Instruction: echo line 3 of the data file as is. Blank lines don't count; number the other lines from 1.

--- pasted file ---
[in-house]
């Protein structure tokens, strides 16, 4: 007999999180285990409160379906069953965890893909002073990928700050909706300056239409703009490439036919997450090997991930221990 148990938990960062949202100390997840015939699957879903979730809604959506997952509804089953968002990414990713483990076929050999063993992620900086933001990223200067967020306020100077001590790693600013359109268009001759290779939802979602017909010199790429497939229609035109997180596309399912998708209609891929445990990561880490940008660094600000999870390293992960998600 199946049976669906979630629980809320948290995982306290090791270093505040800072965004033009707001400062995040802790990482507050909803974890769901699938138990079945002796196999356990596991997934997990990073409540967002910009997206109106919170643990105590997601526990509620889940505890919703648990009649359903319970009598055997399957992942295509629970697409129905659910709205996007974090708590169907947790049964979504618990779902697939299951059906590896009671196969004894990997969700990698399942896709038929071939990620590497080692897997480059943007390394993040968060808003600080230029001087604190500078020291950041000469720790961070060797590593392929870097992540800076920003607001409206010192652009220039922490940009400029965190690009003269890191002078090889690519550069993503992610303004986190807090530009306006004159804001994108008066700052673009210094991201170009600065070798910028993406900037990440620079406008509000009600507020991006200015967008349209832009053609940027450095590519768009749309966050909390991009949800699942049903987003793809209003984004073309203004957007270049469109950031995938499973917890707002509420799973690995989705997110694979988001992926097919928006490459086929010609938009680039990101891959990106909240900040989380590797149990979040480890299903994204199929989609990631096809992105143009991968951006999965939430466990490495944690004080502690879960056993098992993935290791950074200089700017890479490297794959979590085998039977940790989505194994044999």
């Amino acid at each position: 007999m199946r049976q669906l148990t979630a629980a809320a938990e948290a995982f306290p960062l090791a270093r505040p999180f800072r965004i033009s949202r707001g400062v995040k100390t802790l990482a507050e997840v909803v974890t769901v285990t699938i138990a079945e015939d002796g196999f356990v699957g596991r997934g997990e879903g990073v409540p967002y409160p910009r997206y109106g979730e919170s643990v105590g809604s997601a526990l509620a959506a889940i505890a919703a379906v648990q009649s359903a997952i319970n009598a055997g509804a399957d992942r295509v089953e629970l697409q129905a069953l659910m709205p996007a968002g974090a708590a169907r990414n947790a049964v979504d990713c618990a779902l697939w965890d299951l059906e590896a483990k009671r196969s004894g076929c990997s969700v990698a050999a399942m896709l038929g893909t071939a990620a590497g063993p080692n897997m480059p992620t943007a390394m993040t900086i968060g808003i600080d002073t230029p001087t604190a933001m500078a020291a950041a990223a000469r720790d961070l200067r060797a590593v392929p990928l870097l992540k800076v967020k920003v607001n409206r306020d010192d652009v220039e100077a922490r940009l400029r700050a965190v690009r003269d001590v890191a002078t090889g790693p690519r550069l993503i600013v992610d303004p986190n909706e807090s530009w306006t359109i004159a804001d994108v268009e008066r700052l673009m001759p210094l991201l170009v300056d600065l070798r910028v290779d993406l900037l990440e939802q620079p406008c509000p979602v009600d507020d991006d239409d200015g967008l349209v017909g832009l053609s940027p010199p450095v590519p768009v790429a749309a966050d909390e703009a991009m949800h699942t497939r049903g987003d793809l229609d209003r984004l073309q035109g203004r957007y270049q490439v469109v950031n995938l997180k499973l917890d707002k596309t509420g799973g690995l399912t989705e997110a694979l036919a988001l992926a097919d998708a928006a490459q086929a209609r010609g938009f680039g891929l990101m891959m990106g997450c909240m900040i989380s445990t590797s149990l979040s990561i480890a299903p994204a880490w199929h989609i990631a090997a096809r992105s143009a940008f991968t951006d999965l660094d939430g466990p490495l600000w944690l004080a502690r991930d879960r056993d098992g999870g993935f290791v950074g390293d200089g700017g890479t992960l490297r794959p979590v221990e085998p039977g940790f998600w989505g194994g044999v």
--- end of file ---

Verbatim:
């Amino acid at each position: 007999m199946r049976q669906l148990t979630a629980a809320a938990e948290a995982f306290p960062l090791a270093r505040p999180f800072r965004i033009s949202r707001g400062v995040k100390t802790l990482a507050e997840v909803v974890t769901v285990t699938i138990a079945e015939d002796g196999f356990v699957g596991r997934g997990e879903g990073v409540p967002y409160p910009r997206y109106g979730e919170s643990v105590g809604s997601a526990l509620a959506a889940i505890a919703a379906v648990q009649s359903a997952i319970n009598a055997g509804a399957d992942r295509v089953e629970l697409q129905a069953l659910m709205p996007a968002g974090a708590a169907r990414n947790a049964v979504d990713c618990a779902l697939w965890d299951l059906e590896a483990k009671r196969s004894g076929c990997s969700v990698a050999a399942m896709l038929g893909t071939a990620a590497g063993p080692n897997m480059p992620t943007a390394m993040t900086i968060g808003i600080d002073t230029p001087t604190a933001m500078a020291a950041a990223a000469r720790d961070l200067r060797a590593v392929p990928l870097l992540k800076v967020k920003v607001n409206r306020d010192d652009v220039e100077a922490r940009l400029r700050a965190v690009r003269d001590v890191a002078t090889g790693p690519r550069l993503i600013v992610d303004p986190n909706e807090s530009w306006t359109i004159a804001d994108v268009e008066r700052l673009m001759p210094l991201l170009v300056d600065l070798r910028v290779d993406l900037l990440e939802q620079p406008c509000p979602v009600d507020d991006d239409d200015g967008l349209v017909g832009l053609s940027p010199p450095v590519p768009v790429a749309a966050d909390e703009a991009m949800h699942t497939r049903g987003d793809l229609d209003r984004l073309q035109g203004r957007y270049q490439v469109v950031n995938l997180k499973l917890d707002k596309t509420g799973g690995l399912t989705e997110a694979l036919a988001l992926a097919d998708a928006a490459q086929a209609r010609g938009f680039g891929l990101m891959m990106g997450c909240m900040i989380s445990t590797s149990l979040s990561i480890a299903p994204a880490w199929h989609i990631a090997a096809r992105s143009a940008f991968t951006d999965l660094d939430g466990p490495l600000w944690l004080a502690r991930d879960r056993d098992g999870g993935f290791v950074g390293d200089g700017g890479t992960l490297r794959p979590v221990e085998p039977g940790f998600w989505g194994g044999v």